The announcement on 12th July about vSphere5 was largely overshadowed by the furore around licensing changes. My gut reaction was much like many people – angry that VMware seemed to be charging more for the same functionality. If you want a feel for customer feedback, this VMware communities thread is a good place to start or see how many posts on the ESXi v5 forums relate to licensing. I’ve now reached phase 5 of ‘the LonelySysAdmin’s 5 stages of VMware licensing grief‘ – acceptance.
- I’ve done the maths for my environment (thanks to Hugo Peters for the PowerCLI script to check) and I’m one of the 90% that VMware claim will see no increase in costs. We’re using about 62% of our vRAM entitlement (using 2.1TB from 3.4TB allowable) so have some growth factored in. So far, so good and not a big surprise as I knew we didn’t push our current infrastructure too hard.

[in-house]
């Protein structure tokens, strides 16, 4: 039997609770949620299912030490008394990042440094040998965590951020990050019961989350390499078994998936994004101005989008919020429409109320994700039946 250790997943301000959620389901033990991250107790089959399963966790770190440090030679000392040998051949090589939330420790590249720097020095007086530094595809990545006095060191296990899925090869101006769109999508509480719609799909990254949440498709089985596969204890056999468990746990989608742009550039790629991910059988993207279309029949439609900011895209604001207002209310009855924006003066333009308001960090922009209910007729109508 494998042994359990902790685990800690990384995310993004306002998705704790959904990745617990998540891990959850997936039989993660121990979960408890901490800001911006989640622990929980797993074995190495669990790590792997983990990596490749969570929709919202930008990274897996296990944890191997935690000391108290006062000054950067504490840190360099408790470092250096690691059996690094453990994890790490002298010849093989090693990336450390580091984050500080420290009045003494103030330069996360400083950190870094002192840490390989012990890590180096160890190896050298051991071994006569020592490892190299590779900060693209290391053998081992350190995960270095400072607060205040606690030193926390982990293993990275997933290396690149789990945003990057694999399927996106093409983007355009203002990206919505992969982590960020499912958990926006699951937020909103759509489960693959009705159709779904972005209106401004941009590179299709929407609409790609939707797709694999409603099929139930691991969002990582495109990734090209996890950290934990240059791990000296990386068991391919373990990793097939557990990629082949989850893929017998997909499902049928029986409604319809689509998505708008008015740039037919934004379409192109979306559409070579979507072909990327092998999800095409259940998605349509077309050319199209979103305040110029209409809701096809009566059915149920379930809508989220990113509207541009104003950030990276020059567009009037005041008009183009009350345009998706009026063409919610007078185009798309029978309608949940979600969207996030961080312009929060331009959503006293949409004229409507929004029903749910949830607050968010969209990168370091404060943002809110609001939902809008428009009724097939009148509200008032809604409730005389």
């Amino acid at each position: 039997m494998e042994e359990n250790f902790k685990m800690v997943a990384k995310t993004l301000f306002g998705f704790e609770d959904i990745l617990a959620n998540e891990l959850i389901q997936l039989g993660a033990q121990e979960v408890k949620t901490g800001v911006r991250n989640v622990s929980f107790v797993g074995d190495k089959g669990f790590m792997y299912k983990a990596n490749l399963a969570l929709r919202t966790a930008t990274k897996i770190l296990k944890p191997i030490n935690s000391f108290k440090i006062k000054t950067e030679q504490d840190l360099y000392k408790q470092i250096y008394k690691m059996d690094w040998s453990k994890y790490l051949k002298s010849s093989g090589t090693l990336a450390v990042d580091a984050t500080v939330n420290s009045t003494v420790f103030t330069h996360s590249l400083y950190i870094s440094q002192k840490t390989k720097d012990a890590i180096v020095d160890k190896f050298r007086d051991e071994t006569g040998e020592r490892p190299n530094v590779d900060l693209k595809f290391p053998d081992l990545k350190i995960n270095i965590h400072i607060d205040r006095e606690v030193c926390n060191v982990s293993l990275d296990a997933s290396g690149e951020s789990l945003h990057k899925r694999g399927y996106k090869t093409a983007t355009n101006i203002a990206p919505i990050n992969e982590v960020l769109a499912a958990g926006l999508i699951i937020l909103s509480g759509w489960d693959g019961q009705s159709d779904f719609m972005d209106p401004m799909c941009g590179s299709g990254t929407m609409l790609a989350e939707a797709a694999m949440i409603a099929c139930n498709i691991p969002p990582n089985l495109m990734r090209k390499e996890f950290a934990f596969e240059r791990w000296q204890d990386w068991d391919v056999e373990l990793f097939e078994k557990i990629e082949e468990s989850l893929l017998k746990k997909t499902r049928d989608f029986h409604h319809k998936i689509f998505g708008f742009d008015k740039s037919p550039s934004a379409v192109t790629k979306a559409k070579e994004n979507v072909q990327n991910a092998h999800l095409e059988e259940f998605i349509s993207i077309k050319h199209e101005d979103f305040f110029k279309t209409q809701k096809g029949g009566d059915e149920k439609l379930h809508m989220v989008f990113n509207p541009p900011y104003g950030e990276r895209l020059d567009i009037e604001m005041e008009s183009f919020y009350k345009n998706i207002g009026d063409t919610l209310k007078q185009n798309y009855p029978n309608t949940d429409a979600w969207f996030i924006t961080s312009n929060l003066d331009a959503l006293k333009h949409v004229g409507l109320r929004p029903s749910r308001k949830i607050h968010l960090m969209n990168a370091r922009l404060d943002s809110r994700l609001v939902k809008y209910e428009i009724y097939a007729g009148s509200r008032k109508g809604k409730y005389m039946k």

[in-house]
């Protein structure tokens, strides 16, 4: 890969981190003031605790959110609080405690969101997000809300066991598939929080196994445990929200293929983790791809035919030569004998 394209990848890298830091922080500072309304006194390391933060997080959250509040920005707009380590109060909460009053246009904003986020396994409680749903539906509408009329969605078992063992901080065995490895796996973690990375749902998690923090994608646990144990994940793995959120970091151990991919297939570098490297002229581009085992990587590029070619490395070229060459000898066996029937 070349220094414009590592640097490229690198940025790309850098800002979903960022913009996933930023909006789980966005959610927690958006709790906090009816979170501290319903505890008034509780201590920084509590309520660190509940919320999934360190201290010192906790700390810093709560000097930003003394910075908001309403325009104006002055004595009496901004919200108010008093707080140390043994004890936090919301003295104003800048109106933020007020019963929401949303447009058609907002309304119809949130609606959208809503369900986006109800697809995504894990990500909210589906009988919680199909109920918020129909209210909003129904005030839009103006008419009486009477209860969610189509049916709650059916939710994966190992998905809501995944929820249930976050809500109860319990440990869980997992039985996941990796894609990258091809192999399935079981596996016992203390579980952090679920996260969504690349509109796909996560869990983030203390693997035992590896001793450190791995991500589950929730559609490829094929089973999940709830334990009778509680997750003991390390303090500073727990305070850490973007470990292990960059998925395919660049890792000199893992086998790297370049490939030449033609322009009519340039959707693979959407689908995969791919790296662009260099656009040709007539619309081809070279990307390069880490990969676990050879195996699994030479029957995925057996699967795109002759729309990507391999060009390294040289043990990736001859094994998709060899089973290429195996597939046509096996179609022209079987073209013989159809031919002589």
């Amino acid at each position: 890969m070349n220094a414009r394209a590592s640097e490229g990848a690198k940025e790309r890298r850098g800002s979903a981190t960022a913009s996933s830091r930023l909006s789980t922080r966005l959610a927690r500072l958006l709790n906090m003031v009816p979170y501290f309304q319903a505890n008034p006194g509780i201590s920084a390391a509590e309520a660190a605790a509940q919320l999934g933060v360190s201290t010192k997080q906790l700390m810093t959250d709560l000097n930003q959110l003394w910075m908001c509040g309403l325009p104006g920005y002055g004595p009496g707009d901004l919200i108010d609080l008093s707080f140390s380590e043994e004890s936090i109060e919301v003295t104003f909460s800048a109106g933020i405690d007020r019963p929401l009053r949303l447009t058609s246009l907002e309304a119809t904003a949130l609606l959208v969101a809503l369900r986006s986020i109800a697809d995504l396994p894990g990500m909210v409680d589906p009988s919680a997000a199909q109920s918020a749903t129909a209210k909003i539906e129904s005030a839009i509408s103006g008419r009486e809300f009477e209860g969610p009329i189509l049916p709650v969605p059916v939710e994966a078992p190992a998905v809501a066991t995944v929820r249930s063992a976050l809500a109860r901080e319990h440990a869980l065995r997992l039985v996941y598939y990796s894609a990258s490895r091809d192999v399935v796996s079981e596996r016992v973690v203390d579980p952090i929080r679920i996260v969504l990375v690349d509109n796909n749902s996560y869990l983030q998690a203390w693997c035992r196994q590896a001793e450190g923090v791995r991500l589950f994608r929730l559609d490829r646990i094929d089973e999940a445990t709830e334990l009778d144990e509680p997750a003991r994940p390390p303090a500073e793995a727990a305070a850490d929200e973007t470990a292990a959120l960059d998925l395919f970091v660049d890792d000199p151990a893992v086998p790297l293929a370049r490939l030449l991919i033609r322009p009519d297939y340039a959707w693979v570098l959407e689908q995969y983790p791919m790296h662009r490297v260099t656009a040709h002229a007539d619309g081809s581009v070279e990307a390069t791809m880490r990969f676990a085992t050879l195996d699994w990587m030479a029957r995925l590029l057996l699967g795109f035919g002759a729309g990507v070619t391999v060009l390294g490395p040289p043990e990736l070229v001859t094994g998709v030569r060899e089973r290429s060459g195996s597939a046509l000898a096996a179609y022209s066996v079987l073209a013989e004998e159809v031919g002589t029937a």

- At the recent London VM user group there was a similar feeling – many people were OK with the licensing today but had concerns about the future.
- There are no longer any restrictions on number of cores per socket. My company use Enterprise rather than Enterprise+ so without this change we’d be restricted to six cores per socket, a limit we’ve already reached.
- Service providers aren’t affected by the recent changes. They’re already on a different licensing model which isn’t based on vRAM (the VMware Service Provider Program)
- New VDI users can use the vSphere Desktop edition which doesn’t include the vRAM based license model. Our company haven’t gone down the VDI route yet, so we’re not impacted by the upgrade issues (see below).